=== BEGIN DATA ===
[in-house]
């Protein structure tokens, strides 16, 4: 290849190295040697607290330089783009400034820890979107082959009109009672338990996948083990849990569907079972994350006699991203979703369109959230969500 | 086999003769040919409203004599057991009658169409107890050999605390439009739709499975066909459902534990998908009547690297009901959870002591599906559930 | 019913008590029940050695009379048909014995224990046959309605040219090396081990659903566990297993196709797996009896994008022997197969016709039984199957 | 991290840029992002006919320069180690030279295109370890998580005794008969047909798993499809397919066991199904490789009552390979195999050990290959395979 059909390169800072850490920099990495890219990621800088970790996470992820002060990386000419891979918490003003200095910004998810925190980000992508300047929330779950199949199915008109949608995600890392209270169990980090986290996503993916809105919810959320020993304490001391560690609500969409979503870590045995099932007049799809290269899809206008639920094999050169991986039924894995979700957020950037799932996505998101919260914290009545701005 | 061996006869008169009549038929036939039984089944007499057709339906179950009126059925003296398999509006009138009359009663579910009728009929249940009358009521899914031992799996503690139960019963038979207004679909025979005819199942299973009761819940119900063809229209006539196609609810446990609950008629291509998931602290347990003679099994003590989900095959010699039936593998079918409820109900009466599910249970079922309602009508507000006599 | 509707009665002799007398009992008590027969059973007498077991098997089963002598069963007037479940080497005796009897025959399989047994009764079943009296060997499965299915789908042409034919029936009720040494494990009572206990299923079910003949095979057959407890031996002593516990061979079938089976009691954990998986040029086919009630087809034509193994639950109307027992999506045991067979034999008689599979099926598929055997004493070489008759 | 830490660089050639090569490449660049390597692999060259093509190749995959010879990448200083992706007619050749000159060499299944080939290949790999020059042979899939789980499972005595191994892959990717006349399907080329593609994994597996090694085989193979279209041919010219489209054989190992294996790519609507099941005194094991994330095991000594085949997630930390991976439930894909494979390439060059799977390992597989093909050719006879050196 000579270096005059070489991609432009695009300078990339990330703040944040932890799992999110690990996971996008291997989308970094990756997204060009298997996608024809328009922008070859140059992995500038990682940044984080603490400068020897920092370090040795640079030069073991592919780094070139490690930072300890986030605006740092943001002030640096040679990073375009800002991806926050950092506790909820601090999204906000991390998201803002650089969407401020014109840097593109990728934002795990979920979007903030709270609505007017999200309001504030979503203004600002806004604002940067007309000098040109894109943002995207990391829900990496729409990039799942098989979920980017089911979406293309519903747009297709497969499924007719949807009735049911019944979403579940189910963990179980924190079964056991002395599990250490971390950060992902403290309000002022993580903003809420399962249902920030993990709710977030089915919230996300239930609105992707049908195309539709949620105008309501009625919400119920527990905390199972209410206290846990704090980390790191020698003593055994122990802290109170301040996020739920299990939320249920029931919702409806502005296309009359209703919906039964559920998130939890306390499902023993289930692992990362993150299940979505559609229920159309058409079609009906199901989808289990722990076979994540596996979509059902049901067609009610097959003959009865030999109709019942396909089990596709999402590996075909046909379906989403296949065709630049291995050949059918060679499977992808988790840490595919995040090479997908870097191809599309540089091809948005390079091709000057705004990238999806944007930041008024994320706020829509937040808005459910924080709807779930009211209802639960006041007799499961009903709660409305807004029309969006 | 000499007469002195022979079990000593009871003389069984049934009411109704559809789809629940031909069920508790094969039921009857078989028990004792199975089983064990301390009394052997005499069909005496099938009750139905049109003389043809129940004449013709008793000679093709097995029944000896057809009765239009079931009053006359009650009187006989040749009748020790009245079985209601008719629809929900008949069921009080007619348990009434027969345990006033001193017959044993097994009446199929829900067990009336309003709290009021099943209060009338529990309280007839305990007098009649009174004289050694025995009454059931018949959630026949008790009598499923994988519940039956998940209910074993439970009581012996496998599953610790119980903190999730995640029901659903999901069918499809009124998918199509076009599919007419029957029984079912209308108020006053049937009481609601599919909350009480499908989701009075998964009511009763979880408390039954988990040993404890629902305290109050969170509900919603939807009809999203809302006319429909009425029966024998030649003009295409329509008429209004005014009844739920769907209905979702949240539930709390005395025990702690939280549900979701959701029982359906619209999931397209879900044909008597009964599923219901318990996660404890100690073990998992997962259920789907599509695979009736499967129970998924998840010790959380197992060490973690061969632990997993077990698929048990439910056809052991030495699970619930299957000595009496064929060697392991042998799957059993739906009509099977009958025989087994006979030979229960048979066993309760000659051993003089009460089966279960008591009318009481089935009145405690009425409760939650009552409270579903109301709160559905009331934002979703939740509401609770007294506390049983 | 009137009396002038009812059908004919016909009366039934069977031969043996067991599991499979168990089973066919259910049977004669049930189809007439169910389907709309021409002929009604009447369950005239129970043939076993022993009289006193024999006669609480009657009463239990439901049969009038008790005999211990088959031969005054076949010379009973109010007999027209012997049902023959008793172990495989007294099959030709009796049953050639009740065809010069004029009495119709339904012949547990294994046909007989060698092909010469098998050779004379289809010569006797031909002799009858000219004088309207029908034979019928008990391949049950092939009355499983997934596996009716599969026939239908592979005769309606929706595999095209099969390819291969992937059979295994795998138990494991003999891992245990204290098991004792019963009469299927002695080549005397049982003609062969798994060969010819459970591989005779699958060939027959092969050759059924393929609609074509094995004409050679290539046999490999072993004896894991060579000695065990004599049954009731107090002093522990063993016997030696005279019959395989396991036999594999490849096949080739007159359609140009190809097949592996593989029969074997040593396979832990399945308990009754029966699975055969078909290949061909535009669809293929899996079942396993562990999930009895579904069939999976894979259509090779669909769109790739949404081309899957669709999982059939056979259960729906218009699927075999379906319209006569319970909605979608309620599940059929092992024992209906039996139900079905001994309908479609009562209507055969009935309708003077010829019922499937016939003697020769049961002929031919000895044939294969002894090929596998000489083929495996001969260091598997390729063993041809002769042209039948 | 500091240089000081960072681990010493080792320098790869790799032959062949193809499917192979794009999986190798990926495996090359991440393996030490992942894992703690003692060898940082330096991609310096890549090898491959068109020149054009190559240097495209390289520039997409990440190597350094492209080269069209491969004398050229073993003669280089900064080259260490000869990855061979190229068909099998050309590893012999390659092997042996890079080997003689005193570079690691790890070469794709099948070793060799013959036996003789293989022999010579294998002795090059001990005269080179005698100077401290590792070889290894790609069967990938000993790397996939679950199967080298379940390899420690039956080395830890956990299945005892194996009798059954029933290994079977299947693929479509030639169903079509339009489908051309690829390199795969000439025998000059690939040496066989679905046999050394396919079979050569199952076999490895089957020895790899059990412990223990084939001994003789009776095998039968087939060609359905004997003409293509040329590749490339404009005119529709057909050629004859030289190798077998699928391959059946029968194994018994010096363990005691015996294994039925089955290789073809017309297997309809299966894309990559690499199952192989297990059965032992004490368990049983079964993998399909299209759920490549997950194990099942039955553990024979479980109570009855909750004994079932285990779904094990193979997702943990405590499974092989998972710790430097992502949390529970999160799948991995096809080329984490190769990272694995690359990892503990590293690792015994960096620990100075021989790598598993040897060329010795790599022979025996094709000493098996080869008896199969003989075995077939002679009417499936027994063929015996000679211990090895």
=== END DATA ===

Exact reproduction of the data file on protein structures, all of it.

[in-house]
């Protein structure tokens, strides 16, 4: 290849190295040697607290330089783009400034820890979107082959009109009672338990996948083990849990569907079972994350006699991203979703369109959230969500 | 086999003769040919409203004599057991009658169409107890050999605390439009739709499975066909459902534990998908009547690297009901959870002591599906559930 | 019913008590029940050695009379048909014995224990046959309605040219090396081990659903566990297993196709797996009896994008022997197969016709039984199957 | 991290840029992002006919320069180690030279295109370890998580005794008969047909798993499809397919066991199904490789009552390979195999050990290959395979 059909390169800072850490920099990495890219990621800088970790996470992820002060990386000419891979918490003003200095910004998810925190980000992508300047929330779950199949199915008109949608995600890392209270169990980090986290996503993916809105919810959320020993304490001391560690609500969409979503870590045995099932007049799809290269899809206008639920094999050169991986039924894995979700957020950037799932996505998101919260914290009545701005 | 061996006869008169009549038929036939039984089944007499057709339906179950009126059925003296398999509006009138009359009663579910009728009929249940009358009521899914031992799996503690139960019963038979207004679909025979005819199942299973009761819940119900063809229209006539196609609810446990609950008629291509998931602290347990003679099994003590989900095959010699039936593998079918409820109900009466599910249970079922309602009508507000006599 | 509707009665002799007398009992008590027969059973007498077991098997089963002598069963007037479940080497005796009897025959399989047994009764079943009296060997499965299915789908042409034919029936009720040494494990009572206990299923079910003949095979057959407890031996002593516990061979079938089976009691954990998986040029086919009630087809034509193994639950109307027992999506045991067979034999008689599979099926598929055997004493070489008759 | 830490660089050639090569490449660049390597692999060259093509190749995959010879990448200083992706007619050749000159060499299944080939290949790999020059042979899939789980499972005595191994892959990717006349399907080329593609994994597996090694085989193979279209041919010219489209054989190992294996790519609507099941005194094991994330095991000594085949997630930390991976439930894909494979390439060059799977390992597989093909050719006879050196 000579270096005059070489991609432009695009300078990339990330703040944040932890799992999110690990996971996008291997989308970094990756997204060009298997996608024809328009922008070859140059992995500038990682940044984080603490400068020897920092370090040795640079030069073991592919780094070139490690930072300890986030605006740092943001002030640096040679990073375009800002991806926050950092506790909820601090999204906000991390998201803002650089969407401020014109840097593109990728934002795990979920979007903030709270609505007017999200309001504030979503203004600002806004604002940067007309000098040109894109943002995207990391829900990496729409990039799942098989979920980017089911979406293309519903747009297709497969499924007719949807009735049911019944979403579940189910963990179980924190079964056991002395599990250490971390950060992902403290309000002022993580903003809420399962249902920030993990709710977030089915919230996300239930609105992707049908195309539709949620105008309501009625919400119920527990905390199972209410206290846990704090980390790191020698003593055994122990802290109170301040996020739920299990939320249920029931919702409806502005296309009359209703919906039964559920998130939890306390499902023993289930692992990362993150299940979505559609229920159309058409079609009906199901989808289990722990076979994540596996979509059902049901067609009610097959003959009865030999109709019942396909089990596709999402590996075909046909379906989403296949065709630049291995050949059918060679499977992808988790840490595919995040090479997908870097191809599309540089091809948005390079091709000057705004990238999806944007930041008024994320706020829509937040808005459910924080709807779930009211209802639960006041007799499961009903709660409305807004029309969006 | 000499007469002195022979079990000593009871003389069984049934009411109704559809789809629940031909069920508790094969039921009857078989028990004792199975089983064990301390009394052997005499069909005496099938009750139905049109003389043809129940004449013709008793000679093709097995029944000896057809009765239009079931009053006359009650009187006989040749009748020790009245079985209601008719629809929900008949069921009080007619348990009434027969345990006033001193017959044993097994009446199929829900067990009336309003709290009021099943209060009338529990309280007839305990007098009649009174004289050694025995009454059931018949959630026949008790009598499923994988519940039956998940209910074993439970009581012996496998599953610790119980903190999730995640029901659903999901069918499809009124998918199509076009599919007419029957029984079912209308108020006053049937009481609601599919909350009480499908989701009075998964009511009763979880408390039954988990040993404890629902305290109050969170509900919603939807009809999203809302006319429909009425029966024998030649003009295409329509008429209004005014009844739920769907209905979702949240539930709390005395025990702690939280549900979701959701029982359906619209999931397209879900044909008597009964599923219901318990996660404890100690073990998992997962259920789907599509695979009736499967129970998924998840010790959380197992060490973690061969632990997993077990698929048990439910056809052991030495699970619930299957000595009496064929060697392991042998799957059993739906009509099977009958025989087994006979030979229960048979066993309760000659051993003089009460089966279960008591009318009481089935009145405690009425409760939650009552409270579903109301709160559905009331934002979703939740509401609770007294506390049983 | 009137009396002038009812059908004919016909009366039934069977031969043996067991599991499979168990089973066919259910049977004669049930189809007439169910389907709309021409002929009604009447369950005239129970043939076993022993009289006193024999006669609480009657009463239990439901049969009038008790005999211990088959031969005054076949010379009973109010007999027209012997049902023959008793172990495989007294099959030709009796049953050639009740065809010069004029009495119709339904012949547990294994046909007989060698092909010469098998050779004379289809010569006797031909002799009858000219004088309207029908034979019928008990391949049950092939009355499983997934596996009716599969026939239908592979005769309606929706595999095209099969390819291969992937059979295994795998138990494991003999891992245990204290098991004792019963009469299927002695080549005397049982003609062969798994060969010819459970591989005779699958060939027959092969050759059924393929609609074509094995004409050679290539046999490999072993004896894991060579000695065990004599049954009731107090002093522990063993016997030696005279019959395989396991036999594999490849096949080739007159359609140009190809097949592996593989029969074997040593396979832990399945308990009754029966699975055969078909290949061909535009669809293929899996079942396993562990999930009895579904069939999976894979259509090779669909769109790739949404081309899957669709999982059939056979259960729906218009699927075999379906319209006569319970909605979608309620599940059929092992024992209906039996139900079905001994309908479609009562209507055969009935309708003077010829019922499937016939003697020769049961002929031919000895044939294969002894090929596998000489083929495996001969260091598997390729063993041809002769042209039948 | 500091240089000081960072681990010493080792320098790869790799032959062949193809499917192979794009999986190798990926495996090359991440393996030490992942894992703690003692060898940082330096991609310096890549090898491959068109020149054009190559240097495209390289520039997409990440190597350094492209080269069209491969004398050229073993003669280089900064080259260490000869990855061979190229068909099998050309590893012999390659092997042996890079080997003689005193570079690691790890070469794709099948070793060799013959036996003789293989022999010579294998002795090059001990005269080179005698100077401290590792070889290894790609069967990938000993790397996939679950199967080298379940390899420690039956080395830890956990299945005892194996009798059954029933290994079977299947693929479509030639169903079509339009489908051309690829390199795969000439025998000059690939040496066989679905046999050394396919079979050569199952076999490895089957020895790899059990412990223990084939001994003789009776095998039968087939060609359905004997003409293509040329590749490339404009005119529709057909050629004859030289190798077998699928391959059946029968194994018994010096363990005691015996294994039925089955290789073809017309297997309809299966894309990559690499199952192989297990059965032992004490368990049983079964993998399909299209759920490549997950194990099942039955553990024979479980109570009855909750004994079932285990779904094990193979997702943990405590499974092989998972710790430097992502949390529970999160799948991995096809080329984490190769990272694995690359990892503990590293690792015994960096620990100075021989790598598993040897060329010795790599022979025996094709000493098996080869008896199969003989075995077939002679009417499936027994063929015996000679211990090895």